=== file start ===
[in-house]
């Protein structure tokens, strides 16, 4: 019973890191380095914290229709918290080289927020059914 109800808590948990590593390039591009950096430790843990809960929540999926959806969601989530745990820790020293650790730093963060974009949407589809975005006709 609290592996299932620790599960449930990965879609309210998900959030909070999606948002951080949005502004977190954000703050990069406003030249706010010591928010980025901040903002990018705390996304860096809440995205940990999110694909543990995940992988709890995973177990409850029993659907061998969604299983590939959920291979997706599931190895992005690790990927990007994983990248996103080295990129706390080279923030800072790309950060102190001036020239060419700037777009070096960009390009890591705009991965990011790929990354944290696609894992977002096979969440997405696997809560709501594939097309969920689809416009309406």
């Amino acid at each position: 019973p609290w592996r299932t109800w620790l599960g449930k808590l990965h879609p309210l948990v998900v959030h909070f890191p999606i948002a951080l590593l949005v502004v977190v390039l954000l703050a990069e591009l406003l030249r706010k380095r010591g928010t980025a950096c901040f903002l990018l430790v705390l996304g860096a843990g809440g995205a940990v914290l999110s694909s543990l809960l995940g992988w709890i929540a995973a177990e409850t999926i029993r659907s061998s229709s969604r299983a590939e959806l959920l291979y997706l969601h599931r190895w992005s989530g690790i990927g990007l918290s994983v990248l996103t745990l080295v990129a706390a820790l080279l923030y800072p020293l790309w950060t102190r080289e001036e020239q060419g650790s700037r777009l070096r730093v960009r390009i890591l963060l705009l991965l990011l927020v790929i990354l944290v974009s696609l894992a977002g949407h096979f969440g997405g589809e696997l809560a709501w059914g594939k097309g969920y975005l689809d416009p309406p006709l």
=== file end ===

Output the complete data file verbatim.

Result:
[in-house]
């Protein structure tokens, strides 16, 4: 019973890191380095914290229709918290080289927020059914 109800808590948990590593390039591009950096430790843990809960929540999926959806969601989530745990820790020293650790730093963060974009949407589809975005006709 609290592996299932620790599960449930990965879609309210998900959030909070999606948002951080949005502004977190954000703050990069406003030249706010010591928010980025901040903002990018705390996304860096809440995205940990999110694909543990995940992988709890995973177990409850029993659907061998969604299983590939959920291979997706599931190895992005690790990927990007994983990248996103080295990129706390080279923030800072790309950060102190001036020239060419700037777009070096960009390009890591705009991965990011790929990354944290696609894992977002096979969440997405696997809560709501594939097309969920689809416009309406």
């Amino acid at each position: 019973p609290w592996r299932t109800w620790l599960g449930k808590l990965h879609p309210l948990v998900v959030h909070f890191p999606i948002a951080l590593l949005v502004v977190v390039l954000l703050a990069e591009l406003l030249r706010k380095r010591g928010t980025a950096c901040f903002l990018l430790v705390l996304g860096a843990g809440g995205a940990v914290l999110s694909s543990l809960l995940g992988w709890i929540a995973a177990e409850t999926i029993r659907s061998s229709s969604r299983a590939e959806l959920l291979y997706l969601h599931r190895w992005s989530g690790i990927g990007l918290s994983v990248l996103t745990l080295v990129a706390a820790l080279l923030y800072p020293l790309w950060t102190r080289e001036e020239q060419g650790s700037r777009l070096r730093v960009r390009i890591l963060l705009l991965l990011l927020v790929i990354l944290v974009s696609l894992a977002g949407h096979f969440g997405g589809e696997l809560a709501w059914g594939k097309g969920y975005l689809d416009p309406p006709l």